About Justin Lee Anderson:
Born in Edinburgh, Justin spent a decade of his childhood bouncing around the US, following his dad’s professional football (soccer) career. He returned to the Scottish capital in his teens and, after a few brief sojourns to Dundee (for an English degree) and the South of France (for his family), settled back in the city that’s always been ‘home’.
In over 15 years of writing and editing for a living, he’s done everything from restaurant, theatre and comedy reviews to training manuals and magazines, including four years as the writer, editor and photographer for an Edinburgh guidebook. Currently working as a Content Editor, he lives with his Brady Bunch family in a permanent state of happy chaos.
He has the same initials as the Justice League of America, and his favourite writers are Neil Gaiman, Aaron Sorkin, Joe Abercrombie and Joss Whedon, in no particular order.
He misses Firefly.
What inspires you to write?
I just love telling stories. I like to tell the stories I would want to read, which tend to be escapist adventures with interesting characters. More than anything, I want unpredictable and original. Nothing puts me off a story more than knowing exactly what’s going to happen next. I think too many writers follow a formula where they feel the need to drop hints and foreshadow things to come, but once you’ve read enough, you tend to know what they all mean. Once that happens, the surprise is gone. The great moments I remember from most stories, whether books, TV or film, are invariably those where I was surprised, where my expectations were totally usurped. I love that.
Tell us about your writing process.
I’m mostly a seat of my pants writer. I have characters, an overarching plot and some plot points/emotional beats I know I want to hit along the way, but more than anything I let the story and characters guide me. A lot comes to me as I’m writing, including new characters, or characters I thought were going to be a bit part turn out to be much more interesting than I thought they would be, so I go with them. What I try never to do is take characters in a way that doesn’t make sense for them, because that’s where I want the plot to go – that’s another writing sin for me. The characters should lead the plot, not vice versa.
For Fiction Writers: Do you listen (or talk to) to your characters?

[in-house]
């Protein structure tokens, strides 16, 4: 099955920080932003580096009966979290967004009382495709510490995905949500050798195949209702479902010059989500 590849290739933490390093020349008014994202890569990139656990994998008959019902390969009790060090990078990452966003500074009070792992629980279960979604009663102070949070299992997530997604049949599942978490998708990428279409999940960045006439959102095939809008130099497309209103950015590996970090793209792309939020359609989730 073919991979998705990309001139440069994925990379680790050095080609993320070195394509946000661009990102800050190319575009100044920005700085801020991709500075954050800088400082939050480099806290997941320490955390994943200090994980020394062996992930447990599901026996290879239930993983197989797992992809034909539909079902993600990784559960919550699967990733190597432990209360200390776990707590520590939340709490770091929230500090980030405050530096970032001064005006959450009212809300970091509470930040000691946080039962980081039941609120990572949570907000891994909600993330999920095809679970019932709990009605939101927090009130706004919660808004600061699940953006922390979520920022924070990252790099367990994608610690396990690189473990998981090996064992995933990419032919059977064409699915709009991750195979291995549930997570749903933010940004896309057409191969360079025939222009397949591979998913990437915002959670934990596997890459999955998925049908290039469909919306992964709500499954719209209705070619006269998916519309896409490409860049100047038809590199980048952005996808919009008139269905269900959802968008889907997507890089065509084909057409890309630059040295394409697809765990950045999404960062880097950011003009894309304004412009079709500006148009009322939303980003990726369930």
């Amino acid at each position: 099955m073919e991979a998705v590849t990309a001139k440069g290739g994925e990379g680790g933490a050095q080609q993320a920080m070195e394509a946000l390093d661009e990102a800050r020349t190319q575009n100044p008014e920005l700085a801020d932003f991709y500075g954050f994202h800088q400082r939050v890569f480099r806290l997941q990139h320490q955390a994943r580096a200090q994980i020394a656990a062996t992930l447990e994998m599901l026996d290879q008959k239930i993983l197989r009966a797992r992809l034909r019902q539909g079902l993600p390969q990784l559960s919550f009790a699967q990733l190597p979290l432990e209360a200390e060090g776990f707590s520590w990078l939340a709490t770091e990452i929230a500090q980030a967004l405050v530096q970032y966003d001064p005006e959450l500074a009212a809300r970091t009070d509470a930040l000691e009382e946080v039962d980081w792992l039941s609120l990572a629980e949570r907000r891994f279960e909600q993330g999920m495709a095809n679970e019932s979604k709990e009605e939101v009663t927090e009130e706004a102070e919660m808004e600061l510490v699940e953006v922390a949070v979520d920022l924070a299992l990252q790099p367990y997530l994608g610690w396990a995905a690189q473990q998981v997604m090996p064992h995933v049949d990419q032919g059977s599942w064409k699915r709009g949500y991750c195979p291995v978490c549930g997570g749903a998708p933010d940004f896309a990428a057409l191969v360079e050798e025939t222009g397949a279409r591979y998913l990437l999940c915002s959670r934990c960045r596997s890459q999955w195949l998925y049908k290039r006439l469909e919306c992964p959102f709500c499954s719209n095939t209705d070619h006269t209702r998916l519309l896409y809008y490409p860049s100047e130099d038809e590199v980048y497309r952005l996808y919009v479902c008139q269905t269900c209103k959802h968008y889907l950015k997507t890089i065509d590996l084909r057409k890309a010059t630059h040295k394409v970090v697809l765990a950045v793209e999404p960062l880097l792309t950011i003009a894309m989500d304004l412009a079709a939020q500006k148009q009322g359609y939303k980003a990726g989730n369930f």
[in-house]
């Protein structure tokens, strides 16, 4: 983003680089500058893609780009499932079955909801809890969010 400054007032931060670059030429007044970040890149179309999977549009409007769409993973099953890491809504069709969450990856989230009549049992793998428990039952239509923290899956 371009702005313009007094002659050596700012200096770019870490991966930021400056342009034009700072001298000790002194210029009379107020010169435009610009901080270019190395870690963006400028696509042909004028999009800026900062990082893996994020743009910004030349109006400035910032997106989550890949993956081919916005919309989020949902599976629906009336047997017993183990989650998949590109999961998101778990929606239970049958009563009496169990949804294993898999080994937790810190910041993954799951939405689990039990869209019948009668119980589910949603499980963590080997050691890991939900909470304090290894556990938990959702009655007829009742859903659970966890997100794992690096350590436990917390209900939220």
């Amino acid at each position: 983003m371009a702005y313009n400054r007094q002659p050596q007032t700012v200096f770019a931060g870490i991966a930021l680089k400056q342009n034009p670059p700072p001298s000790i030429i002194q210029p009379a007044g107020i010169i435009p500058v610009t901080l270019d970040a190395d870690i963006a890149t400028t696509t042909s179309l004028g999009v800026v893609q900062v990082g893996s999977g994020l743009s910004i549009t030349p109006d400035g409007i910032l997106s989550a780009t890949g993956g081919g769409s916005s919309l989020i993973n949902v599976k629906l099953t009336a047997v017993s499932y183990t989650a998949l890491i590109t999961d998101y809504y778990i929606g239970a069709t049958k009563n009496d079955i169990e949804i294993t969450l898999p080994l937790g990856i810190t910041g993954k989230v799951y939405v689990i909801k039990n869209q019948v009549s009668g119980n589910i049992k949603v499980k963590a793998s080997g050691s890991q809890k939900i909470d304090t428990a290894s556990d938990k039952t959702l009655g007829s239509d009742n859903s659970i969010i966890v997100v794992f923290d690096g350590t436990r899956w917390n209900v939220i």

I talk to myself! My wife is always picking me up on it. I actually have their conversations in my head, but sometimes they leak out and I’m actually sitting alone in a room whispering to myself as I go through the conversation! It’s only really weird when I get lost in one of those conversations walking down the street and realise strangers are looking at me like a madman who’s talking to himself. 🙂
What advice would you give other writers?
Write your own story in your own voice. Don’t try to mimic someone else or fit into a formula.
When you’re writing dialogue, say it out loud and think about whether you’ve every heard anyone actually say that, or whether anyone would really speak in that way. Too much dialogue is written in a way that doesn’t ring true because it looks good on paper but in reality, nobody would ever speak in that way.
Pay attention to the rhythm of your writing. Again, say it out loud. It should flow and have a nice beat to it. Dr Seuss is the absolute genius when it comes to rhythm. The Sleep Book is an amazing example of how words can be set to their own music. You don’t want to write prose in rhyme the way he does, but he’s an amazing example for understanding the rhythm of language.
And finally, don’t overwrite. If a sentence feels too long, take words out until it stops working, then put back the last word you took out.
How did you decide how to publish your books?
I spent some time looking into getting an agent and had a few very nice, helpful refusals. Mostly, I just didn’t have the time to commit to submitting properly to every agent or publishing house that would accept unsolicited submissions. So I decided to self-publish – and just before I did, an opportunity came up to work with a small publishing startup. Unfortunately, life got in the way of that opportunity, but through it I was introduced to Wild Wolf, who wanted to publish the book, and so it was! I think most authors these days will start out as indies and make a name for themselves on their own before agents or the big publishing houses will take a risk on them. They’ve all become very risk-averse, so someone with a track record and fanbase is more appealing than an unknown they take a total gamble on.
What do you think about the future of book publishing?
As I said, I think most authors will work their way up from the indie scene now, rather than go straight in at a major house. I don’t think the full effects of e-books are clear yet, but the industry is adjusting. At some point, I think the use of e-books will be such that big houses will actually start taking more risks, knowing they have a low costs base to launch an e-book author, as opposed to the traditional costs for launching a print line. So that’s where I think we’ll go – new authors will always start as e-books and go to print only when they find their audience.
What do you use?: Professional Editor, Professional Cover Designer, Beta Readers
What genres do you write?: fantasy, urban fantasy, contemporary fantasy, comedy, humor
What formats are your books in?: Both eBook and Print
Link To Justin Lee Anderson Page On Amazon
All information in this post is presented “as is” supplied by the author. We don’t edit, to allow you, the reader, to hear the author in their own voice.